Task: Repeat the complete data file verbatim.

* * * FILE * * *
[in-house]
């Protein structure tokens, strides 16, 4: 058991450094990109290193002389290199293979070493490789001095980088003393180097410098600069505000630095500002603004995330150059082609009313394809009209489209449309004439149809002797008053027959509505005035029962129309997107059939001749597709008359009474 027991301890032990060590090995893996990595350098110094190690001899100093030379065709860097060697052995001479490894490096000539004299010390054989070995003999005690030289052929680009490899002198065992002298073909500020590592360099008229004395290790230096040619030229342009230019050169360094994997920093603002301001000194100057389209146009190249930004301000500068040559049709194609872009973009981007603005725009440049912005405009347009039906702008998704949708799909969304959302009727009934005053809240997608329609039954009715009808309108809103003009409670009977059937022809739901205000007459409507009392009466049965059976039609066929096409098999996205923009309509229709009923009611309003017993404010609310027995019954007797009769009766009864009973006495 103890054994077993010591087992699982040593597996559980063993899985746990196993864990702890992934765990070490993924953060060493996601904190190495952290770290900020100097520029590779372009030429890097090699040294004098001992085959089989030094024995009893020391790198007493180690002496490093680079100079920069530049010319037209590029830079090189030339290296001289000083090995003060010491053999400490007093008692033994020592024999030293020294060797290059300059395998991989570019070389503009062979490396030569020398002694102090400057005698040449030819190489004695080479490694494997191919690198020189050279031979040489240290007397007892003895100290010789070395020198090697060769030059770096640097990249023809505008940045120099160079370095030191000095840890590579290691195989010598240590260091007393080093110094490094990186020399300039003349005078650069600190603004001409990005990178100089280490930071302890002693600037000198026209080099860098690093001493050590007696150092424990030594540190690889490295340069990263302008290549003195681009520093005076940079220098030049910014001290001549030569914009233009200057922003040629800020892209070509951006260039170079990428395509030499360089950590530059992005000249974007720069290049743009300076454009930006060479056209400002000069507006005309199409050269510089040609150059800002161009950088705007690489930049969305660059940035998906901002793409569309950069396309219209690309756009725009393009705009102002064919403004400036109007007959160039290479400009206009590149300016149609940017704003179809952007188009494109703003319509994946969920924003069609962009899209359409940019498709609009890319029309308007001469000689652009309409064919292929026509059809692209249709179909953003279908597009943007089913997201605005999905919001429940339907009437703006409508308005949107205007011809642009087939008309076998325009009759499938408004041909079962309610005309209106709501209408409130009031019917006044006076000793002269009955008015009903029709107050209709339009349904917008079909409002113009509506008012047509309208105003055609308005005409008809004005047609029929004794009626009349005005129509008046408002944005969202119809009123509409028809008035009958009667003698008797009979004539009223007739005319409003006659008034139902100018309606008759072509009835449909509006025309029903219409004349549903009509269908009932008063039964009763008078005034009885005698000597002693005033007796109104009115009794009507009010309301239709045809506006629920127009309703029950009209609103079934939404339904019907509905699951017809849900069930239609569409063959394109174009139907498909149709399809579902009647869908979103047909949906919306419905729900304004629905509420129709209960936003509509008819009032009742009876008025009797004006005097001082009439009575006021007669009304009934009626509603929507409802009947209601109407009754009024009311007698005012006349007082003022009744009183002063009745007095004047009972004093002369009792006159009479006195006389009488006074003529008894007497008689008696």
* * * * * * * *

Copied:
[in-house]
């Protein structure tokens, strides 16, 4: 058991450094990109290193002389290199293979070493490789001095980088003393180097410098600069505000630095500002603004995330150059082609009313394809009209489209449309004439149809002797008053027959509505005035029962129309997107059939001749597709008359009474 027991301890032990060590090995893996990595350098110094190690001899100093030379065709860097060697052995001479490894490096000539004299010390054989070995003999005690030289052929680009490899002198065992002298073909500020590592360099008229004395290790230096040619030229342009230019050169360094994997920093603002301001000194100057389209146009190249930004301000500068040559049709194609872009973009981007603005725009440049912005405009347009039906702008998704949708799909969304959302009727009934005053809240997608329609039954009715009808309108809103003009409670009977059937022809739901205000007459409507009392009466049965059976039609066929096409098999996205923009309509229709009923009611309003017993404010609310027995019954007797009769009766009864009973006495 103890054994077993010591087992699982040593597996559980063993899985746990196993864990702890992934765990070490993924953060060493996601904190190495952290770290900020100097520029590779372009030429890097090699040294004098001992085959089989030094024995009893020391790198007493180690002496490093680079100079920069530049010319037209590029830079090189030339290296001289000083090995003060010491053999400490007093008692033994020592024999030293020294060797290059300059395998991989570019070389503009062979490396030569020398002694102090400057005698040449030819190489004695080479490694494997191919690198020189050279031979040489240290007397007892003895100290010789070395020198090697060769030059770096640097990249023809505008940045120099160079370095030191000095840890590579290691195989010598240590260091007393080093110094490094990186020399300039003349005078650069600190603004001409990005990178100089280490930071302890002693600037000198026209080099860098690093001493050590007696150092424990030594540190690889490295340069990263302008290549003195681009520093005076940079220098030049910014001290001549030569914009233009200057922003040629800020892209070509951006260039170079990428395509030499360089950590530059992005000249974007720069290049743009300076454009930006060479056209400002000069507006005309199409050269510089040609150059800002161009950088705007690489930049969305660059940035998906901002793409569309950069396309219209690309756009725009393009705009102002064919403004400036109007007959160039290479400009206009590149300016149609940017704003179809952007188009494109703003319509994946969920924003069609962009899209359409940019498709609009890319029309308007001469000689652009309409064919292929026509059809692209249709179909953003279908597009943007089913997201605005999905919001429940339907009437703006409508308005949107205007011809642009087939008309076998325009009759499938408004041909079962309610005309209106709501209408409130009031019917006044006076000793002269009955008015009903029709107050209709339009349904917008079909409002113009509506008012047509309208105003055609308005005409008809004005047609029929004794009626009349005005129509008046408002944005969202119809009123509409028809008035009958009667003698008797009979004539009223007739005319409003006659008034139902100018309606008759072509009835449909509006025309029903219409004349549903009509269908009932008063039964009763008078005034009885005698000597002693005033007796109104009115009794009507009010309301239709045809506006629920127009309703029950009209609103079934939404339904019907509905699951017809849900069930239609569409063959394109174009139907498909149709399809579902009647869908979103047909949906919306419905729900304004629905509420129709209960936003509509008819009032009742009876008025009797004006005097001082009439009575006021007669009304009934009626509603929507409802009947209601109407009754009024009311007698005012006349007082003022009744009183002063009745007095004047009972004093002369009792006159009479006195006389009488006074003529008894007497008689008696």